If You Never Tri, You'll Never Know!

RiverBluff 70.3 Triathlon

Grab ya a cup of coffee, it got long...

80° water temp. Booooo!! #gulp "downhills are too curvy to get any real speed..."  "Run is gonna be silly hot." #nervousbelly #triouradventure #triathletesarecrazy #riverblufftri

The unofficial water temperature is 80*. GULP! That's the first thing I heard arriving onsite for RiverBluff Triathlon 70.3. We all know I'm not the most confident swimmer and I tend to use my wetsuit much like a baby blanket ~hold on to it for dear life!!

Next I hear chatter about the course, "...downhills are too curvy to get any speed."
"...the run is going to be silly hot. Humidity is 90% today..."
"...I averaged 14mph on the bike last year."
GoodNESS, what did I get myself into!?

I'm not one to pick a triathlon based on the course. I don't care if it's river, lake, ocean, or pond. I don't care if it's windy, hilly, fast, flat, or otherwise. The run doesn't scare me if it's in the middle of nowhere or through a city of spectators. Other people's feedback rarely skews my decision either. I love reading race reports but everyone's take on a race is so different. I love training for triathlon and I love racing. I see a race that peaks my interest, I make sure we swim, bike, and run, and I sign up. When I find out what the course entails, I just train for it as best as I can and go for it. Having done some of the most difficult Ironman courses on the circuit, I'm usually pretty fearless.

This race, this course, well... I don't think I could have prepared for it at all. Not living on the Gulf Coast. And I don't think I realized what I had gotten myself into... Hearing all this about the course, I was SCARED! Not just race nervous, but scared.

Let me rewind to Thursday on my drive up. I didn't share this with anyone and debated telling y'all this part because 1) I didn't want any sympathy and 2) didn't want it to become an excuse...
Fever, achy, sneezy, coughy, sore throat, sniffly, stuffy ...yeah, I was the seven dwarfs of getting sick. NO!!! I refuse. NO. I stopped and got some EmergenC, orange juice, Tylenol, and more Vitamin C. I got into town early and went straight to bed. I woke up Friday feeling a little better but continued to overdose my body with Vitamin C. I'm racing this dang triathlon! I was forcing myself to be NOT SICK. Carrying on with race prep, Jake and I ventured to the race site - RiverBluff Park. HOLY BEAUTIFUL! You can see a couple pics here.

On the way back from the park I decided to stop at an Urgent Care just to rule out anything "serious" (we all remember the rheumatic fever nonsense). They swabbed me and poked and probed. Nothing crazy, probably just a bug trying to surface, keep feeding yourself Vitamin C. Deal.
"If you have a fever in the morning, don't race." Ha, this lady obviously has never met a triathlete. I'm racing. Another early night...

Woke up Saturday and started my race routine - oatmeal, shower, braids, bagel, peanut butter, Eminem... I didn't feel amazing but I felt...DETERMINED. Arrived onsite and got body marked and assigned my chip. In the midst of all the chatter (we're caught back up now), got my bike situated in transition. Did you SEE transition!? It was a GREAT set up! Click on the "here" link up there ^^ to see it. Start 2 Finish Event Management is LEGIT.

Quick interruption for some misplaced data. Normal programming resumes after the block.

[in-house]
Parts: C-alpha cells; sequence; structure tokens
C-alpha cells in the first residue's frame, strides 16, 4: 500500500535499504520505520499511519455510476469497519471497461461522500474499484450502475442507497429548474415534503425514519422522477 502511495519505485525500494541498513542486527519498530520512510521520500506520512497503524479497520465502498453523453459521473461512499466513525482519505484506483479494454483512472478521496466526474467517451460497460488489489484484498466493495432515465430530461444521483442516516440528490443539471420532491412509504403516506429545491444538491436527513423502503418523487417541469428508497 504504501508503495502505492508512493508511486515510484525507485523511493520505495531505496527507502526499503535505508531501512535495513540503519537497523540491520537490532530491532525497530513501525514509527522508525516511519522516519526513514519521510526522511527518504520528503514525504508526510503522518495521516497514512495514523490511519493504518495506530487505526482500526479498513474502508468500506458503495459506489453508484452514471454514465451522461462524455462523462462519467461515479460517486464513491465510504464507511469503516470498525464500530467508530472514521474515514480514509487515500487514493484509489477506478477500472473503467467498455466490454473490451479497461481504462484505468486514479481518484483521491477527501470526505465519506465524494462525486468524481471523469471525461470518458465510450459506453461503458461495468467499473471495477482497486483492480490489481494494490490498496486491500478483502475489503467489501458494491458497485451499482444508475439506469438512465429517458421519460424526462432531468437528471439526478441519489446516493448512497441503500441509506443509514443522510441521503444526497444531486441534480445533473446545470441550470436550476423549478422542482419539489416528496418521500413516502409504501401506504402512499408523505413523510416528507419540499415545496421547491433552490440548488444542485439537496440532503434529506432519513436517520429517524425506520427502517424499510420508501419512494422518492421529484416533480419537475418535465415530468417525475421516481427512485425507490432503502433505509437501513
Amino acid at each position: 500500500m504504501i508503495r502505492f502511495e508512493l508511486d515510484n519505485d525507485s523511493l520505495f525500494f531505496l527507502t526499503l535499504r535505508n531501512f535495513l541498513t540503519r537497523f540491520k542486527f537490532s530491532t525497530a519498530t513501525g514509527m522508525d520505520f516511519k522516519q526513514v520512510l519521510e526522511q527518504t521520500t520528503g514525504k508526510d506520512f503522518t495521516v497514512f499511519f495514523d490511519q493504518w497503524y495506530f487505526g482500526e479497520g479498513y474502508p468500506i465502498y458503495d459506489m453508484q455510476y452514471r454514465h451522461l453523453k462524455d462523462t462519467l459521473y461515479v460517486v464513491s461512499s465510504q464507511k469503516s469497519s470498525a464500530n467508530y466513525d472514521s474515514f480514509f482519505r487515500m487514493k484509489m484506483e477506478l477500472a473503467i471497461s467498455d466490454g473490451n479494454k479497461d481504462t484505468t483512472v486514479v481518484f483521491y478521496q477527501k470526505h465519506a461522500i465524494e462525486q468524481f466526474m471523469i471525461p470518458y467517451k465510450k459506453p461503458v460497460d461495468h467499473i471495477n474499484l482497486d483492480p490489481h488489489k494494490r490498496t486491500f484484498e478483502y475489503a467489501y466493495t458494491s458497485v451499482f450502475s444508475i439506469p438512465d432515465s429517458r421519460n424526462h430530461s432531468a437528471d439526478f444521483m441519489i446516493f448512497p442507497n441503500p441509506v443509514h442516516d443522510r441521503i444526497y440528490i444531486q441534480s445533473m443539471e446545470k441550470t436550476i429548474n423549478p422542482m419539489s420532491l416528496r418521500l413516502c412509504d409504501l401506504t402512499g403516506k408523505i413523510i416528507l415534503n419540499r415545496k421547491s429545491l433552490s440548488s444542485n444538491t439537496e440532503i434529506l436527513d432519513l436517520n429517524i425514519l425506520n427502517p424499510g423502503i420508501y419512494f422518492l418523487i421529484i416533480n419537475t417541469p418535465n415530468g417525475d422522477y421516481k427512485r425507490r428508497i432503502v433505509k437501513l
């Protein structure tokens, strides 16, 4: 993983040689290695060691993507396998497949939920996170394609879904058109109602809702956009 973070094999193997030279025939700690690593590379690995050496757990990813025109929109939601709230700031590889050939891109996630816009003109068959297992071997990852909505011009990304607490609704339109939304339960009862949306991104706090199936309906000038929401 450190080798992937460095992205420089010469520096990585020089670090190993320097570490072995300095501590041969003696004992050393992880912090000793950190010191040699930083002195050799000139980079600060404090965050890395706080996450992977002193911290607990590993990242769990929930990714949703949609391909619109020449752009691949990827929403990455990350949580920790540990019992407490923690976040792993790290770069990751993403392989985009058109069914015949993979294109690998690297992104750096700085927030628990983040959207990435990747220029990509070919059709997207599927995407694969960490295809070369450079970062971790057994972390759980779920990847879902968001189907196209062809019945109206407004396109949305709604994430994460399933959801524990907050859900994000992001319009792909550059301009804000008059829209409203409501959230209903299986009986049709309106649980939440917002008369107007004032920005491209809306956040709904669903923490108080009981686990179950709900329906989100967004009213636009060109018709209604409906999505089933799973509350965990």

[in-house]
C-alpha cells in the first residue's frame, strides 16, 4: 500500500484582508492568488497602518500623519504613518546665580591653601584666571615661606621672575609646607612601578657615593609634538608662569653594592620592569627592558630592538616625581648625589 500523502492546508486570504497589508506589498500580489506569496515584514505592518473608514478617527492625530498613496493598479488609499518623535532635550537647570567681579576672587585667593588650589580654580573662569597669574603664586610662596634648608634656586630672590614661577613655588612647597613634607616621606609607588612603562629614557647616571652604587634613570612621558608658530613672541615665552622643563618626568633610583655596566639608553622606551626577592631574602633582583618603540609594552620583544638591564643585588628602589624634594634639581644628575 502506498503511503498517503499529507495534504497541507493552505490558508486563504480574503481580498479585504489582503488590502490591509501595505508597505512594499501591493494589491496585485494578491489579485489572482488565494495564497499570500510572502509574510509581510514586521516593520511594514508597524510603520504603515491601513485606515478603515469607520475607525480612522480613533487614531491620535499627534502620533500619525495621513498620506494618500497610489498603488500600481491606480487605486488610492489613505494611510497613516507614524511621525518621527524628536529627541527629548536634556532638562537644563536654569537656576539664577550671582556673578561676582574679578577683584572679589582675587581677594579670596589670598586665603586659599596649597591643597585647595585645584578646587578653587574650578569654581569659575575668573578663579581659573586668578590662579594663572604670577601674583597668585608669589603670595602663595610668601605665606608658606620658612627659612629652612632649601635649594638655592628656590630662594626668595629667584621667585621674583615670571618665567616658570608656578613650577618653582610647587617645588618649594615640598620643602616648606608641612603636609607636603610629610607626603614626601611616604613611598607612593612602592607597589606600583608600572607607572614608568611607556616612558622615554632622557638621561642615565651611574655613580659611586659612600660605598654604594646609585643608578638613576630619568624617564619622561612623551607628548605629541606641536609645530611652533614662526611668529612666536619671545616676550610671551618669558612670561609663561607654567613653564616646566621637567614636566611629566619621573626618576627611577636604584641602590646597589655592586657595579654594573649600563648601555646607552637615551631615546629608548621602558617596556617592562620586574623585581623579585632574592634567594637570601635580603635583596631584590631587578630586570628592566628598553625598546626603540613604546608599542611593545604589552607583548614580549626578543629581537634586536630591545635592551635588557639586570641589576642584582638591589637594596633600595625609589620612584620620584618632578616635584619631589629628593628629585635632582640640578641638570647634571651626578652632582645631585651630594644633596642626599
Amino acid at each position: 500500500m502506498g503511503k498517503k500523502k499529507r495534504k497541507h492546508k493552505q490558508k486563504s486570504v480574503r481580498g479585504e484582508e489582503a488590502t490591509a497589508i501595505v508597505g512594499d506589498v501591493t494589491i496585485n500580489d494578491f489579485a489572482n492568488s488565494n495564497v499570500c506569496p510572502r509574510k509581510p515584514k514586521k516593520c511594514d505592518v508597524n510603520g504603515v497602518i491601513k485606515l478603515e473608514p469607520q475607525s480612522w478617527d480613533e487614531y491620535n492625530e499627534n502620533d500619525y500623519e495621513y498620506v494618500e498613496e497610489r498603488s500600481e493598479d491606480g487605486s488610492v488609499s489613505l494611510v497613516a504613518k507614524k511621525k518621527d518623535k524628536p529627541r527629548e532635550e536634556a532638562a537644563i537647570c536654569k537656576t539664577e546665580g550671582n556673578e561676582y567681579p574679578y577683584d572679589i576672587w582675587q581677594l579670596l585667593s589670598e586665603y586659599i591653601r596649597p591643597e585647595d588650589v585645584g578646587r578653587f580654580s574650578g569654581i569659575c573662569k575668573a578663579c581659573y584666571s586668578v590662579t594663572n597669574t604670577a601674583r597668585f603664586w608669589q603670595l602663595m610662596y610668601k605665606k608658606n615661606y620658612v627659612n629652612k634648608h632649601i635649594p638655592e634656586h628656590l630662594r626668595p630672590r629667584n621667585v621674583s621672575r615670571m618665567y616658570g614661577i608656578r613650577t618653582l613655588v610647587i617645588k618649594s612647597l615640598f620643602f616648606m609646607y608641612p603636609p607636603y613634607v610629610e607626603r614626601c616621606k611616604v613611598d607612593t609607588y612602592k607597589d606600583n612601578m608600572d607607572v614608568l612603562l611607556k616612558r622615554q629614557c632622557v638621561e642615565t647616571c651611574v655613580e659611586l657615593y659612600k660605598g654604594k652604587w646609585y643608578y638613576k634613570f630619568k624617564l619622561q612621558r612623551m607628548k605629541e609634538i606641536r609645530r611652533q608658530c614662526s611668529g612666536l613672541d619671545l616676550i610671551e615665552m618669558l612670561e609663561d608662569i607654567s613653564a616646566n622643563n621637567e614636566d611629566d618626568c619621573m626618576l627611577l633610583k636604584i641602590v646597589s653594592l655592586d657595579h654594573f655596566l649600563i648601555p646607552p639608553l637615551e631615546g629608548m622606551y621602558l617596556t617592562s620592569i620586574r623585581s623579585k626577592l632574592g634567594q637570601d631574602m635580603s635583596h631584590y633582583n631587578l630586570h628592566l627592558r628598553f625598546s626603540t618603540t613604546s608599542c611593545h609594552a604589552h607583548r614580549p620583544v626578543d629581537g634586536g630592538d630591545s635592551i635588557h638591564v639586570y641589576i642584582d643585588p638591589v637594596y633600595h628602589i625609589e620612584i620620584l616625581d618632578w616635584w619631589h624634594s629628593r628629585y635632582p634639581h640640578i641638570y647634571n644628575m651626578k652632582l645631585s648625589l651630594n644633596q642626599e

I got down a few more licks of peanut butter (no appetite) and went for a warm up swim.

We "launched" from a boat ramp. Seriously, the most slippery boat ramp ever in history. It was pretty amusing watching people slide in ~I wish I would have gotten some video. Some chose to sit on their butts and slide; others (bravely) "skateboarded" in. I sat on my butt ~safety first!! Swam about 25 meters out and back. The water actually felt chilly for 80*. Hmm. Whatever, I'm putting on big girl panties and I'm swimming no matter what.

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Swim: 1.2 miles in the Cumberland River. I thought I heard we were swimming out AGAINST the current and back with. Fair enough. SIKE! We swam WITH the current going out for .6 miles and AGAINST it coming back. Good grief that was a tough swim! I stayed on the feet of one woman pretty much the entire swim. I forced myself too. I figured if I distracted myself with this goal, I wouldn't notice that I was swimming 1.2 miles in a river, against the current, with no wetsuit on. Usually my nerves calm down as soon as I hit the water and get going. Not today my friends, I stayed nervous, heart rate up. Despite all that, it was okay. I knew I was going to do it. I certainly wasn't going to quit. I reminded myself of all the crazy ass swims I've done. And I argued with myself, but you were in wetsuit! And I brought myself back to the now: stay on her feet, stroke, site, just keep swimming. There were plenty of kayaks and canoes for support so WOOP WOOP, got it done!
I finished the swim in 52 minutes and 35 seconds.

T1: uneventful. It was super cool though because all the sprint and oly racers were onsite now, most in transition, and very supportive and cheering us on. Super cool. 58 seconds (my fastest discipline - TRANSITION ~ha ha ha!!).